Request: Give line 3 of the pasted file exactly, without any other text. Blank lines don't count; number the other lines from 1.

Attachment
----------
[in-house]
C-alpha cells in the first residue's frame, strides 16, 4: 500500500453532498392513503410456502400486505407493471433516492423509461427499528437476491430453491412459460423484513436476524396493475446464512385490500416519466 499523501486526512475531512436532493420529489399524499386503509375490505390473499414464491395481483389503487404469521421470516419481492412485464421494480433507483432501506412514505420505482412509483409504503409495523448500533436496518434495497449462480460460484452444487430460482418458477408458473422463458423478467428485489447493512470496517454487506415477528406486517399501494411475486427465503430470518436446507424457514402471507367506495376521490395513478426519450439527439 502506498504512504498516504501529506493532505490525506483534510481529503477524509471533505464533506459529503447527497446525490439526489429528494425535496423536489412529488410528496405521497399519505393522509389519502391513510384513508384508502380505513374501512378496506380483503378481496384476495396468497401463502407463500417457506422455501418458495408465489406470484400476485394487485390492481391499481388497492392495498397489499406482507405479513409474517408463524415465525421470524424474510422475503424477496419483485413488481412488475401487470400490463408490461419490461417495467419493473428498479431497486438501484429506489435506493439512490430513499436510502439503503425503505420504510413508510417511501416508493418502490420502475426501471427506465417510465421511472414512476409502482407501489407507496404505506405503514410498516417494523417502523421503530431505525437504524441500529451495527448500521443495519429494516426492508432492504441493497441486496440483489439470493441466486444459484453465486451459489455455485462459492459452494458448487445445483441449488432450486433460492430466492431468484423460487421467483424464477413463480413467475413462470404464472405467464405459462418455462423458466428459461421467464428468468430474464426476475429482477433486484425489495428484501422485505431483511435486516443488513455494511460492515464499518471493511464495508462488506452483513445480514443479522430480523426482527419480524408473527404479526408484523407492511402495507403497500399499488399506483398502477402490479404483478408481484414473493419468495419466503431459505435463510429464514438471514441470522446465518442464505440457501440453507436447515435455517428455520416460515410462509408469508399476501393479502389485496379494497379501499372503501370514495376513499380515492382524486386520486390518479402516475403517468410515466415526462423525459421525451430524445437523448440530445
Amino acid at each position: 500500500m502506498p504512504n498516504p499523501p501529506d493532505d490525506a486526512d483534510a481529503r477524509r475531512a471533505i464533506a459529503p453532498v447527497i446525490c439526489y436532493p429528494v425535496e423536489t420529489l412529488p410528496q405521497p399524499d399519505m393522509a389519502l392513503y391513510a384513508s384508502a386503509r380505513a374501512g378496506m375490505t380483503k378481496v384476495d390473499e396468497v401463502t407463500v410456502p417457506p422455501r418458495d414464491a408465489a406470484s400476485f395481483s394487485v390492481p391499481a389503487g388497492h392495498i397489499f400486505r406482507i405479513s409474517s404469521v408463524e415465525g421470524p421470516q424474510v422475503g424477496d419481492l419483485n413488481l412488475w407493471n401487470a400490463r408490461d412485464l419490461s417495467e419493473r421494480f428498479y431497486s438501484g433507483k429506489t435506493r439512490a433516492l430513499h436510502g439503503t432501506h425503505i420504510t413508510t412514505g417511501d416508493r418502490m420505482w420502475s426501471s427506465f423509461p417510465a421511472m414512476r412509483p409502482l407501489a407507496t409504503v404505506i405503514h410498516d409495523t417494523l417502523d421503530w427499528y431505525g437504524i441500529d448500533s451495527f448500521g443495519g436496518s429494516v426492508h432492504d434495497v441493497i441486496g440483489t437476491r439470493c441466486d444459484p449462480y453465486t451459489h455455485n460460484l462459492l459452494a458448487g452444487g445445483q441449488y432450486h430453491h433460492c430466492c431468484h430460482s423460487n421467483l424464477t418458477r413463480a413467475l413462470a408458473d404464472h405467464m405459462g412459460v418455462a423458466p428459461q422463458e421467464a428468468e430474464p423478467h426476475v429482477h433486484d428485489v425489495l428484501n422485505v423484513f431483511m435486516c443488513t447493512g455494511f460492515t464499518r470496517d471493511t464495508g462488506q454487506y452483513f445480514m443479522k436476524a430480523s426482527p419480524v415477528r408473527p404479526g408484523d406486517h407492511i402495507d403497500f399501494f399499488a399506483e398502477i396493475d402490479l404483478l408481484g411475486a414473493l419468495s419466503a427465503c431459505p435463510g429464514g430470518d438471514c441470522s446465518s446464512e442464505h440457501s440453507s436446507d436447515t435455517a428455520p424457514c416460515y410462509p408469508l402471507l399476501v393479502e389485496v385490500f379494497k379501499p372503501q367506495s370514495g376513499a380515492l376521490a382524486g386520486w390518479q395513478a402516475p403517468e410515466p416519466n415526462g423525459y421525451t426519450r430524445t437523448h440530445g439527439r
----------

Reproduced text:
Amino acid at each position: 500500500m502506498p504512504n498516504p499523501p501529506d493532505d490525506a486526512d483534510a481529503r477524509r475531512a471533505i464533506a459529503p453532498v447527497i446525490c439526489y436532493p429528494v425535496e423536489t420529489l412529488p410528496q405521497p399524499d399519505m393522509a389519502l392513503y391513510a384513508s384508502a386503509r380505513a374501512g378496506m375490505t380483503k378481496v384476495d390473499e396468497v401463502t407463500v410456502p417457506p422455501r418458495d414464491a408465489a406470484s400476485f395481483s394487485v390492481p391499481a389503487g388497492h392495498i397489499f400486505r406482507i405479513s409474517s404469521v408463524e415465525g421470524p421470516q424474510v422475503g424477496d419481492l419483485n413488481l412488475w407493471n401487470a400490463r408490461d412485464l419490461s417495467e419493473r421494480f428498479y431497486s438501484g433507483k429506489t435506493r439512490a433516492l430513499h436510502g439503503t432501506h425503505i420504510t413508510t412514505g417511501d416508493r418502490m420505482w420502475s426501471s427506465f423509461p417510465a421511472m414512476r412509483p409502482l407501489a407507496t409504503v404505506i405503514h410498516d409495523t417494523l417502523d421503530w427499528y431505525g437504524i441500529d448500533s451495527f448500521g443495519g436496518s429494516v426492508h432492504d434495497v441493497i441486496g440483489t437476491r439470493c441466486d444459484p449462480y453465486t451459489h455455485n460460484l462459492l459452494a458448487g452444487g445445483q441449488y432450486h430453491h433460492c430466492c431468484h430460482s423460487n421467483l424464477t418458477r413463480a413467475l413462470a408458473d404464472h405467464m405459462g412459460v418455462a423458466p428459461q422463458e421467464a428468468e430474464p423478467h426476475v429482477h433486484d428485489v425489495l428484501n422485505v423484513f431483511m435486516c443488513t447493512g455494511f460492515t464499518r470496517d471493511t464495508g462488506q454487506y452483513f445480514m443479522k436476524a430480523s426482527p419480524v415477528r408473527p404479526g408484523d406486517h407492511i402495507d403497500f399501494f399499488a399506483e398502477i396493475d402490479l404483478l408481484g411475486a414473493l419468495s419466503a427465503c431459505p435463510g429464514g430470518d438471514c441470522s446465518s446464512e442464505h440457501s440453507s436446507d436447515t435455517a428455520p424457514c416460515y410462509p408469508l402471507l399476501v393479502e389485496v385490500f379494497k379501499p372503501q367506495s370514495g376513499a380515492l376521490a382524486g386520486w390518479q395513478a402516475p403517468e410515466p416519466n415526462g423525459y421525451t426519450r430524445t437523448h440530445g439527439r